Development of 'Carbon Footprint' Concept and Its Utilization Prospects in the Agricultural and Forestry Sector ('탄소발자국' 개념의 발전 과정과 농림 부문에서의 활용 전망)

  • Choi, Sung-Won;Kim, Hakyoung;Kim, Joon
    • Korean Journal of Agricultural and Forest Meteorology
    • /
    • v.17 no.4
    • /
    • pp.358-383
    • /
    • 2015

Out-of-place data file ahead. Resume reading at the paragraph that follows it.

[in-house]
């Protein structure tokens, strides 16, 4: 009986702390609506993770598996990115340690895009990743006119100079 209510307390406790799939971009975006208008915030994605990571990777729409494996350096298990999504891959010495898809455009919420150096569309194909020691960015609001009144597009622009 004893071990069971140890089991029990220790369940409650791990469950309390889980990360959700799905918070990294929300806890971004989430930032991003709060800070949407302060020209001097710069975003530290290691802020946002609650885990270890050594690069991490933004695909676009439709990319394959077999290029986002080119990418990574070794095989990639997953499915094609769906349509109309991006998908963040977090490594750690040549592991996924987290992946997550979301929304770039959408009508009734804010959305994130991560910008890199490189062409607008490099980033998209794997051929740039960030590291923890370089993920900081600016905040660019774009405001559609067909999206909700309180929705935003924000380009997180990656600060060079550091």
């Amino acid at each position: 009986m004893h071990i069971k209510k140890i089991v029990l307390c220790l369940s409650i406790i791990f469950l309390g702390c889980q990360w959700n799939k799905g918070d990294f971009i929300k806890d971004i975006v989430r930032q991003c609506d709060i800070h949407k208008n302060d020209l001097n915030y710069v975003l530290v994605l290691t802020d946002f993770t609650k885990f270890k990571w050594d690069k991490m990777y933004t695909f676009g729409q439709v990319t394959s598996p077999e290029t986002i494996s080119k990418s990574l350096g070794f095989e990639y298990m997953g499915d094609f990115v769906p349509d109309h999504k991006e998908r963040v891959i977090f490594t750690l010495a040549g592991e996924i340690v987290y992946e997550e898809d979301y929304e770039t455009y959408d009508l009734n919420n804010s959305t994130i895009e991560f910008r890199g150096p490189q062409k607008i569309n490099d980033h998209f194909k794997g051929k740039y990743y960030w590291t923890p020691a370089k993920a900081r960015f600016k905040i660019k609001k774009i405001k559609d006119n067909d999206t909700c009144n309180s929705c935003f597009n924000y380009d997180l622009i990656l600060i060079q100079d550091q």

• The concept of 'carbon footprint' has been developed as a means of quantifying the specific emissions of the greenhouse gases (GHGs) that cause global warming. Although there are still neither clear definitions of the term nor rules for units or the scope of its estimation, it is broadly accepted that the carbon footprint is the total amount of GHGs, expressed as $CO_2$ equivalents, emitted into the atmosphere directly or indirectly at all processes of the production by an individual or organization. According to the ISO/TS 14067, the carbon footprint of a product is calculated by multiplying the units of activity of processes that emit GHGs by emission factor of the processes, and by summing them up. Based on this, 'carbon labelling' system has been implemented in various ways over the world to provide consumers the opportunities of comparison and choice, and to encourage voluntary activities of producers to reduce GHG emissions. In the agricultural sector, as a judgment basis to help purchaser with ethical consumption, 'low-carbon agricultural and livestock products certification' system is expected to have more utilization value. In this process, the 'cradle to gate' approach (which excludes stages for usage and disposal) is mainly used to set the boundaries of the life cycle assessment for agricultural products. The estimation of carbon footprint for the entire agricultural and forestry sector should take both removals and emissions into account in the "National Greenhouse Gas Inventory Report". The carbon accumulation in the biomass of perennial trees in cropland should be considered also to reduce the total GHG emissions. In order to accomplish this, tower-based flux measurements can be used, which provide a direct quantification of $CO_2$ exchange during the entire life cycle. Carbon footprint information can be combined with other indicators to develop more holistic assessment indicators for sustainable agricultural and forestry ecosystems.